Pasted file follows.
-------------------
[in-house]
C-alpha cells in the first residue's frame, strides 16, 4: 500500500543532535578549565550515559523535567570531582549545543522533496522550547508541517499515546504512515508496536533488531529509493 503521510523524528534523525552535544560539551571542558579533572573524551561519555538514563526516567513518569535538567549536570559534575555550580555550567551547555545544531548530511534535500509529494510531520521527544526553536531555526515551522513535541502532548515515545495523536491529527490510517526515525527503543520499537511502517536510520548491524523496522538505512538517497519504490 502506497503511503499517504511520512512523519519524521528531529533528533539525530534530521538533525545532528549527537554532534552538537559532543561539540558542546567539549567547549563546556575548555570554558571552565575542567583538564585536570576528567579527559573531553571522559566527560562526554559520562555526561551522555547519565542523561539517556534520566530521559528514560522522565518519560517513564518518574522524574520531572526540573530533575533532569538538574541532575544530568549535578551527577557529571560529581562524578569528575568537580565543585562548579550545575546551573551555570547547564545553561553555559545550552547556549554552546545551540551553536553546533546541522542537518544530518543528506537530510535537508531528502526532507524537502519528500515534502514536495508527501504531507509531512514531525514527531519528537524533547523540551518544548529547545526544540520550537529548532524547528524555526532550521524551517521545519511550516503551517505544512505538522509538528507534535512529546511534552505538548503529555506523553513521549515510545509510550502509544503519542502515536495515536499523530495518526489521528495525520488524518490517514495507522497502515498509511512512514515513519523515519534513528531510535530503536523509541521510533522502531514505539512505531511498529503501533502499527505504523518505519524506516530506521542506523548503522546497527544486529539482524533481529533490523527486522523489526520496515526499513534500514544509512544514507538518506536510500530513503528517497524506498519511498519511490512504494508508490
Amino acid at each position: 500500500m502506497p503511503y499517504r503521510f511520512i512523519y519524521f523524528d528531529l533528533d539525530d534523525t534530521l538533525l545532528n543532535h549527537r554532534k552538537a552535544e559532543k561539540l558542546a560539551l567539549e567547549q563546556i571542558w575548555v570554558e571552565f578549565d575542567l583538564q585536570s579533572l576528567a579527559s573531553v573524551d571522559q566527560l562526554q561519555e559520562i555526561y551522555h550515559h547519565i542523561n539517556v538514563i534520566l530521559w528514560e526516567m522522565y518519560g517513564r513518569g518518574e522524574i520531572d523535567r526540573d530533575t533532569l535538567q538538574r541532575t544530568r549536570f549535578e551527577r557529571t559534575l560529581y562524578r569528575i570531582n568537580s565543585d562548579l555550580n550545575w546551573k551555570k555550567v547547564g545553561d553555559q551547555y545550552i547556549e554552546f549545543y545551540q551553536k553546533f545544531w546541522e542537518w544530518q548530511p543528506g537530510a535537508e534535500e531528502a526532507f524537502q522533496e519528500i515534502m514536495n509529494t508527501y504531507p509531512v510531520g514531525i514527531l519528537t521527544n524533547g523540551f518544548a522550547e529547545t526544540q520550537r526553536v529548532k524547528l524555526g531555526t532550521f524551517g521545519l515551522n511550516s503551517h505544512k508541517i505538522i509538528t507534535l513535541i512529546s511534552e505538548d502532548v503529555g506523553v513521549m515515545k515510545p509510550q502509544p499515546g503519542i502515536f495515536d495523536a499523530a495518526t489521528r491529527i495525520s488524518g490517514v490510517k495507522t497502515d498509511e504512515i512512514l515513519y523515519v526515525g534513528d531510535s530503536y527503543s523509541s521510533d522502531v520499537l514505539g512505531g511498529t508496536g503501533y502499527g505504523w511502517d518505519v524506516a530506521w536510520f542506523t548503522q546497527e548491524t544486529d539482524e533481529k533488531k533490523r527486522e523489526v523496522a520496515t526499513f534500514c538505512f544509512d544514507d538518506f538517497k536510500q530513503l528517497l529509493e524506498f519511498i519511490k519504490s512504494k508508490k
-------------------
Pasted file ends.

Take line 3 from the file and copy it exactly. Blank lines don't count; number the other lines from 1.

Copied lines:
Amino acid at each position: 500500500m502506497p503511503y499517504r503521510f511520512i512523519y519524521f523524528d528531529l533528533d539525530d534523525t534530521l538533525l545532528n543532535h549527537r554532534k552538537a552535544e559532543k561539540l558542546a560539551l567539549e567547549q563546556i571542558w575548555v570554558e571552565f578549565d575542567l583538564q585536570s579533572l576528567a579527559s573531553v573524551d571522559q566527560l562526554q561519555e559520562i555526561y551522555h550515559h547519565i542523561n539517556v538514563i534520566l530521559w528514560e526516567m522522565y518519560g517513564r513518569g518518574e522524574i520531572d523535567r526540573d530533575t533532569l535538567q538538574r541532575t544530568r549536570f549535578e551527577r557529571t559534575l560529581y562524578r569528575i570531582n568537580s565543585d562548579l555550580n550545575w546551573k551555570k555550567v547547564g545553561d553555559q551547555y545550552i547556549e554552546f549545543y545551540q551553536k553546533f545544531w546541522e542537518w544530518q548530511p543528506g537530510a535537508e534535500e531528502a526532507f524537502q522533496e519528500i515534502m514536495n509529494t508527501y504531507p509531512v510531520g514531525i514527531l519528537t521527544n524533547g523540551f518544548a522550547e529547545t526544540q520550537r526553536v529548532k524547528l524555526g531555526t532550521f524551517g521545519l515551522n511550516s503551517h505544512k508541517i505538522i509538528t507534535l513535541i512529546s511534552e505538548d502532548v503529555g506523553v513521549m515515545k515510545p509510550q502509544p499515546g503519542i502515536f495515536d495523536a499523530a495518526t489521528r491529527i495525520s488524518g490517514v490510517k495507522t497502515d498509511e504512515i512512514l515513519y523515519v526515525g534513528d531510535s530503536y527503543s523509541s521510533d522502531v520499537l514505539g512505531g511498529t508496536g503501533y502499527g505504523w511502517d518505519v524506516a530506521w536510520f542506523t548503522q546497527e548491524t544486529d539482524e533481529k533488531k533490523r527486522e523489526v523496522a520496515t526499513f534500514c538505512f544509512d544514507d538518506f538517497k536510500q530513503l528517497l529509493e524506498f519511498i519511490k519504490s512504494k508508490k